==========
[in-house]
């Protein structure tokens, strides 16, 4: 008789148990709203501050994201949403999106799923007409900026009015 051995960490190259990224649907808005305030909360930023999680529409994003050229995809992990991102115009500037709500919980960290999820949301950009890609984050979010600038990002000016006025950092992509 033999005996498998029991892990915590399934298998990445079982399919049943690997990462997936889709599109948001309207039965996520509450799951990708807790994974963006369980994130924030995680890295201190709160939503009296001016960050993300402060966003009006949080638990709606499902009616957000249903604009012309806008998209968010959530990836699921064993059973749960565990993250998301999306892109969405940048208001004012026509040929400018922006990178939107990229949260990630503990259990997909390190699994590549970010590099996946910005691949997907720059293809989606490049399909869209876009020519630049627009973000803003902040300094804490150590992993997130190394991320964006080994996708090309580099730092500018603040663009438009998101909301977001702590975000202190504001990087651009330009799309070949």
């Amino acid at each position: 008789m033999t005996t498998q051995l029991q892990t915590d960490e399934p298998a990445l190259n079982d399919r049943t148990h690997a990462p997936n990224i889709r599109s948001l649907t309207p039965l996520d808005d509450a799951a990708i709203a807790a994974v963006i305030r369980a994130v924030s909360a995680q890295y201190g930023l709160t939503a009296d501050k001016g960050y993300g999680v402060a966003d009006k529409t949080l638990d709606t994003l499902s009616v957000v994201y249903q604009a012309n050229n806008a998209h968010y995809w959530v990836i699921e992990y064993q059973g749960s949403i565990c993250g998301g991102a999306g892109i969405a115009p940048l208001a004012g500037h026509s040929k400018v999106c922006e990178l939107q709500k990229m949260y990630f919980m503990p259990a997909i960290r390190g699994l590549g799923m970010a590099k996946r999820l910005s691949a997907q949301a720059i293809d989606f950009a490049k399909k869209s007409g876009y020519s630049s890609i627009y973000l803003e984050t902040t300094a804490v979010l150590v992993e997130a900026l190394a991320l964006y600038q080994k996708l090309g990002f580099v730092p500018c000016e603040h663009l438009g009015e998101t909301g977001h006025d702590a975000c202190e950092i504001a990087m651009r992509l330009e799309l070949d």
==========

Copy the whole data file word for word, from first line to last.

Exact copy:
[in-house]
């Protein structure tokens, strides 16, 4: 008789148990709203501050994201949403999106799923007409900026009015 051995960490190259990224649907808005305030909360930023999680529409994003050229995809992990991102115009500037709500919980960290999820949301950009890609984050979010600038990002000016006025950092992509 033999005996498998029991892990915590399934298998990445079982399919049943690997990462997936889709599109948001309207039965996520509450799951990708807790994974963006369980994130924030995680890295201190709160939503009296001016960050993300402060966003009006949080638990709606499902009616957000249903604009012309806008998209968010959530990836699921064993059973749960565990993250998301999306892109969405940048208001004012026509040929400018922006990178939107990229949260990630503990259990997909390190699994590549970010590099996946910005691949997907720059293809989606490049399909869209876009020519630049627009973000803003902040300094804490150590992993997130190394991320964006080994996708090309580099730092500018603040663009438009998101909301977001702590975000202190504001990087651009330009799309070949």
């Amino acid at each position: 008789m033999t005996t498998q051995l029991q892990t915590d960490e399934p298998a990445l190259n079982d399919r049943t148990h690997a990462p997936n990224i889709r599109s948001l649907t309207p039965l996520d808005d509450a799951a990708i709203a807790a994974v963006i305030r369980a994130v924030s909360a995680q890295y201190g930023l709160t939503a009296d501050k001016g960050y993300g999680v402060a966003d009006k529409t949080l638990d709606t994003l499902s009616v957000v994201y249903q604009a012309n050229n806008a998209h968010y995809w959530v990836i699921e992990y064993q059973g749960s949403i565990c993250g998301g991102a999306g892109i969405a115009p940048l208001a004012g500037h026509s040929k400018v999106c922006e990178l939107q709500k990229m949260y990630f919980m503990p259990a997909i960290r390190g699994l590549g799923m970010a590099k996946r999820l910005s691949a997907q949301a720059i293809d989606f950009a490049k399909k869209s007409g876009y020519s630049s890609i627009y973000l803003e984050t902040t300094a804490v979010l150590v992993e997130a900026l190394a991320l964006y600038q080994k996708l090309g990002f580099v730092p500018c000016e603040h663009l438009g009015e998101t909301g977001h006025d702590a975000c202190e950092i504001a990087m651009r992509l330009e799309l070949d």